This session will address critical issues related to students’ experiences within the larger context of feminist ideologies, racial theories, and practical realities of schooling. Drawing upon epistemologies and frameworks addressing questions of equality and equity, participants will focus on multiple questions, among them, the representation and empirical study of gender in educational research, the role of teaching, knowledge production and learning, and the consequences of gendered identities for students in school and society. Session participants include Patricia Hill Collins (University of Maryland – College Park), Joseph Cimpian (New York University), Kimberly Scott (Arizona State University), and Anthony Brown (The University of Texas at Austin).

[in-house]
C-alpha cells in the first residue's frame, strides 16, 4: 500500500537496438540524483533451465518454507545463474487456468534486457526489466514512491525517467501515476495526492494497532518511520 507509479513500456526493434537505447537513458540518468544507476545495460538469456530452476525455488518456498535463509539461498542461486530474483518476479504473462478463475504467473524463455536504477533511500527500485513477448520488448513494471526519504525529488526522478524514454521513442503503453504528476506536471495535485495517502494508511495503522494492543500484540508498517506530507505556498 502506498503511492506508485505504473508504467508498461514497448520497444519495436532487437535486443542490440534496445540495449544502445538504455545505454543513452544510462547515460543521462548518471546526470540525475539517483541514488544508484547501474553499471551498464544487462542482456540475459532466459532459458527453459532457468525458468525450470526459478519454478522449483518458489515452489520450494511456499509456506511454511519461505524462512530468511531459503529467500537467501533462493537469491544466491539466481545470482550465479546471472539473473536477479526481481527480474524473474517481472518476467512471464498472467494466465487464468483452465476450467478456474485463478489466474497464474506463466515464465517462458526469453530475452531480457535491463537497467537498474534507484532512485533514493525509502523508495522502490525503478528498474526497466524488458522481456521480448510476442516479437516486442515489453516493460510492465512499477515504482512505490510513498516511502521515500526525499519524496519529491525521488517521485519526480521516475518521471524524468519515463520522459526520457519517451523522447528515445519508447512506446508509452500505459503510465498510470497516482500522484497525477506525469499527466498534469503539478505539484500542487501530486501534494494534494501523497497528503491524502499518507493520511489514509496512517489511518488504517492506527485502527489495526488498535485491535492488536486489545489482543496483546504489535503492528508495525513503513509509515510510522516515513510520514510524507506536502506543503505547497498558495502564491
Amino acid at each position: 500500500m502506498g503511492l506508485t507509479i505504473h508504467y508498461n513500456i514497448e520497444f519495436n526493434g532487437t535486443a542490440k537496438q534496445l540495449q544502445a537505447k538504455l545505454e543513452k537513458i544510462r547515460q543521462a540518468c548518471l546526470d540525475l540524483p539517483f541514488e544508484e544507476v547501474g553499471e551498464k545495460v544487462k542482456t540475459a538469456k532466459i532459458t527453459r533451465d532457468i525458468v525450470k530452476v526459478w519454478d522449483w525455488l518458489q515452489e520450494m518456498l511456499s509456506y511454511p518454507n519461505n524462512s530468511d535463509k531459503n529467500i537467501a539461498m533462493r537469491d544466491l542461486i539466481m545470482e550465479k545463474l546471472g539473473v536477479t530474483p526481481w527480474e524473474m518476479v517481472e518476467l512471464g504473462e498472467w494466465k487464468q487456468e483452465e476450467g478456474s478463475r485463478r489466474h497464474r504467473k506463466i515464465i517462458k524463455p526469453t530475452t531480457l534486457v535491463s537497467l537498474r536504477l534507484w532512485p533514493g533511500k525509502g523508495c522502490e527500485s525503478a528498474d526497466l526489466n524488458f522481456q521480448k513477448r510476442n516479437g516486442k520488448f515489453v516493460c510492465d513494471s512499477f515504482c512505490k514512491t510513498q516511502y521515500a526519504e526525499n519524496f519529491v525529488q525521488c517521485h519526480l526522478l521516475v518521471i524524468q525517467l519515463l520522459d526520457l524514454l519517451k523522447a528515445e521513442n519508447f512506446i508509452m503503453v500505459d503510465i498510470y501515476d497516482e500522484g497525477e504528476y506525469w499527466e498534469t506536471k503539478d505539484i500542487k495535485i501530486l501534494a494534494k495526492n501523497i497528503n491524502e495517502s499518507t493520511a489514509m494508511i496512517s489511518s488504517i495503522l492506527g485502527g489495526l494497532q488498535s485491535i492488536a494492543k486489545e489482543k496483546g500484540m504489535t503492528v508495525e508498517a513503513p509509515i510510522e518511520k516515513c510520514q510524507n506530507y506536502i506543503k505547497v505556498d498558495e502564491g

Data Sharing and Research Transparency at the Stage of Journal Publishing
10:35 a.m. – 12:05 p.m.
Henry B. Gonzalez Convention Center
Meeting Room Level
Room 220-Cantilever

Link to Session

Session participants include Victoria Stodden (University of Illinois at Urbana-Champaign), Mark Berends (University of Notre Dame & AERJ Co-Editor), Arthur Lupia (University of Michigan), Carolyn Herrington (Florida State University & ER Co-Editor), and Margaret Levenstein (ICPSR).

Research, Statistics, and Data: The Vital Role of the Institute of Education Sciences in Retrospect and Prospect
10:35 a.m. – 12:05 p.m.
Henry B. Gonzalez Convention Center
Ballroom Level
Room 302 A&B

Link to Session

Session participants include Thomas Brock (IES), Peggy Carr (NCES/IES), Susanna Loeb (Stanford University), Michael McPherson (The Spencer Foundation), and Larry Hedges (Northwestern University).

Education Unbordered: Immigrant, Refugee, Detained, and Undocumented Children and Families